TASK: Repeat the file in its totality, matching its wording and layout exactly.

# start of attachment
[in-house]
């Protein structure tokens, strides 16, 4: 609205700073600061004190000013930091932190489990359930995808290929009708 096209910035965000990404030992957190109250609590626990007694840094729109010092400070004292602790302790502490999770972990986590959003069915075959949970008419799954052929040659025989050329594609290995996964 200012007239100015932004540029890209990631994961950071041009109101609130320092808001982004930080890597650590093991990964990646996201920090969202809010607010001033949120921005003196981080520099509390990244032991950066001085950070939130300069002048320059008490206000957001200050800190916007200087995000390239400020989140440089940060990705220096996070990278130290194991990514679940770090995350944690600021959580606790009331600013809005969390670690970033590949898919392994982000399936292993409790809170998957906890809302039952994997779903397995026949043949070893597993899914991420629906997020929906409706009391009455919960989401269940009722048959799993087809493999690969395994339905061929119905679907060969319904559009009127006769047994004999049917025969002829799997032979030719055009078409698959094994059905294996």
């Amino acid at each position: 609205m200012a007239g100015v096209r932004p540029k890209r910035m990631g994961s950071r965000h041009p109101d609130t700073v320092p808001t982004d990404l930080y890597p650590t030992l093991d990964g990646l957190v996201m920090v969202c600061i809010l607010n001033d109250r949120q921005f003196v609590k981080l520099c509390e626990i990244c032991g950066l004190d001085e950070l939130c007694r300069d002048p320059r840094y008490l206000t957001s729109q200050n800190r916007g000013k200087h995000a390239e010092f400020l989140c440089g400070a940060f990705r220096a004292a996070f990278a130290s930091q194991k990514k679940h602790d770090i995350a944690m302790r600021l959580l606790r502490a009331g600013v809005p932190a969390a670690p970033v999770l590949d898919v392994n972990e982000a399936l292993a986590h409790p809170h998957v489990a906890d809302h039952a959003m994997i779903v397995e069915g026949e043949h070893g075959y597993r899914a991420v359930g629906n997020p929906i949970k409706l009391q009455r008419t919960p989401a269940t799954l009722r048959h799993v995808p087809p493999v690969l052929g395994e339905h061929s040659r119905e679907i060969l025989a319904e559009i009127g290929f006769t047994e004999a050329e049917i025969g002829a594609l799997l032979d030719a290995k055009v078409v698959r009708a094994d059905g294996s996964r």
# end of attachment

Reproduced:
[in-house]
């Protein structure tokens, strides 16, 4: 609205700073600061004190000013930091932190489990359930995808290929009708 096209910035965000990404030992957190109250609590626990007694840094729109010092400070004292602790302790502490999770972990986590959003069915075959949970008419799954052929040659025989050329594609290995996964 200012007239100015932004540029890209990631994961950071041009109101609130320092808001982004930080890597650590093991990964990646996201920090969202809010607010001033949120921005003196981080520099509390990244032991950066001085950070939130300069002048320059008490206000957001200050800190916007200087995000390239400020989140440089940060990705220096996070990278130290194991990514679940770090995350944690600021959580606790009331600013809005969390670690970033590949898919392994982000399936292993409790809170998957906890809302039952994997779903397995026949043949070893597993899914991420629906997020929906409706009391009455919960989401269940009722048959799993087809493999690969395994339905061929119905679907060969319904559009009127006769047994004999049917025969002829799997032979030719055009078409698959094994059905294996």
């Amino acid at each position: 609205m200012a007239g100015v096209r932004p540029k890209r910035m990631g994961s950071r965000h041009p109101d609130t700073v320092p808001t982004d990404l930080y890597p650590t030992l093991d990964g990646l957190v996201m920090v969202c600061i809010l607010n001033d109250r949120q921005f003196v609590k981080l520099c509390e626990i990244c032991g950066l004190d001085e950070l939130c007694r300069d002048p320059r840094y008490l206000t957001s729109q200050n800190r916007g000013k200087h995000a390239e010092f400020l989140c440089g400070a940060f990705r220096a004292a996070f990278a130290s930091q194991k990514k679940h602790d770090i995350a944690m302790r600021l959580l606790r502490a009331g600013v809005p932190a969390a670690p970033v999770l590949d898919v392994n972990e982000a399936l292993a986590h409790p809170h998957v489990a906890d809302h039952a959003m994997i779903v397995e069915g026949e043949h070893g075959y597993r899914a991420v359930g629906n997020p929906i949970k409706l009391q009455r008419t919960p989401a269940t799954l009722r048959h799993v995808p087809p493999v690969l052929g395994e339905h061929s040659r119905e679907i060969l025989a319904e559009i009127g290929f006769t047994e004999a050329e049917i025969g002829a594609l799997l032979d030719a290995k055009v078409v698959r009708a094994d059905g294996s996964r």